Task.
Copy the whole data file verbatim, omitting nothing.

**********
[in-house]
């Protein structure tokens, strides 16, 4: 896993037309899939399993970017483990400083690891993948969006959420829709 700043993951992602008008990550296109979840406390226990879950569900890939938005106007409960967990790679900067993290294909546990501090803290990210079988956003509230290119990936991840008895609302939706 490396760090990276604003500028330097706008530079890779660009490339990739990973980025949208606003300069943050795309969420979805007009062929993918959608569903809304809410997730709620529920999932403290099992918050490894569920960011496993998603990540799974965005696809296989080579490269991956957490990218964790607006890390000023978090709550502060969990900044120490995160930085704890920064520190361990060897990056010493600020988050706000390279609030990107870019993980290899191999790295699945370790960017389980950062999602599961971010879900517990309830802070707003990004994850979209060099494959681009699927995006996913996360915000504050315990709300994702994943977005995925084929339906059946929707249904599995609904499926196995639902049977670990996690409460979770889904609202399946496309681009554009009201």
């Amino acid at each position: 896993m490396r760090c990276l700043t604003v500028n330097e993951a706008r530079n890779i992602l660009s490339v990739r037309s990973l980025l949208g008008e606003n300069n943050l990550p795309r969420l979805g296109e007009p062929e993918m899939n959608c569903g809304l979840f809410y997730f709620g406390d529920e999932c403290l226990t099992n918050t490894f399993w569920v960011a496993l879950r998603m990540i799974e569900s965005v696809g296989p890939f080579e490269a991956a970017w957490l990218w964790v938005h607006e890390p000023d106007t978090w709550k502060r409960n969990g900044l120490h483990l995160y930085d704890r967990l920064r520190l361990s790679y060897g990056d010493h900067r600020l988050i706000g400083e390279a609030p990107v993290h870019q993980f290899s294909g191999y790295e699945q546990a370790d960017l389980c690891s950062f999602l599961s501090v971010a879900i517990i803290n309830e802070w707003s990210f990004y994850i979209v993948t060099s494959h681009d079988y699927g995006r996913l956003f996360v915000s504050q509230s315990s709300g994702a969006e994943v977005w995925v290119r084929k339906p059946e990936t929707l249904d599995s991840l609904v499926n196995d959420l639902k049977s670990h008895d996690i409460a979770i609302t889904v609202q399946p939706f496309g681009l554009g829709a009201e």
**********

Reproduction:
[in-house]
């Protein structure tokens, strides 16, 4: 896993037309899939399993970017483990400083690891993948969006959420829709 700043993951992602008008990550296109979840406390226990879950569900890939938005106007409960967990790679900067993290294909546990501090803290990210079988956003509230290119990936991840008895609302939706 490396760090990276604003500028330097706008530079890779660009490339990739990973980025949208606003300069943050795309969420979805007009062929993918959608569903809304809410997730709620529920999932403290099992918050490894569920960011496993998603990540799974965005696809296989080579490269991956957490990218964790607006890390000023978090709550502060969990900044120490995160930085704890920064520190361990060897990056010493600020988050706000390279609030990107870019993980290899191999790295699945370790960017389980950062999602599961971010879900517990309830802070707003990004994850979209060099494959681009699927995006996913996360915000504050315990709300994702994943977005995925084929339906059946929707249904599995609904499926196995639902049977670990996690409460979770889904609202399946496309681009554009009201």
């Amino acid at each position: 896993m490396r760090c990276l700043t604003v500028n330097e993951a706008r530079n890779i992602l660009s490339v990739r037309s990973l980025l949208g008008e606003n300069n943050l990550p795309r969420l979805g296109e007009p062929e993918m899939n959608c569903g809304l979840f809410y997730f709620g406390d529920e999932c403290l226990t099992n918050t490894f399993w569920v960011a496993l879950r998603m990540i799974e569900s965005v696809g296989p890939f080579e490269a991956a970017w957490l990218w964790v938005h607006e890390p000023d106007t978090w709550k502060r409960n969990g900044l120490h483990l995160y930085d704890r967990l920064r520190l361990s790679y060897g990056d010493h900067r600020l988050i706000g400083e390279a609030p990107v993290h870019q993980f290899s294909g191999y790295e699945q546990a370790d960017l389980c690891s950062f999602l599961s501090v971010a879900i517990i803290n309830e802070w707003s990210f990004y994850i979209v993948t060099s494959h681009d079988y699927g995006r996913l956003f996360v915000s504050q509230s315990s709300g994702a969006e994943v977005w995925v290119r084929k339906p059946e990936t929707l249904d599995s991840l609904v499926n196995d959420l639902k049977s670990h008895d996690i409460a979770i609302t889904v609202q399946p939706f496309g681009l554009g829709a009201e």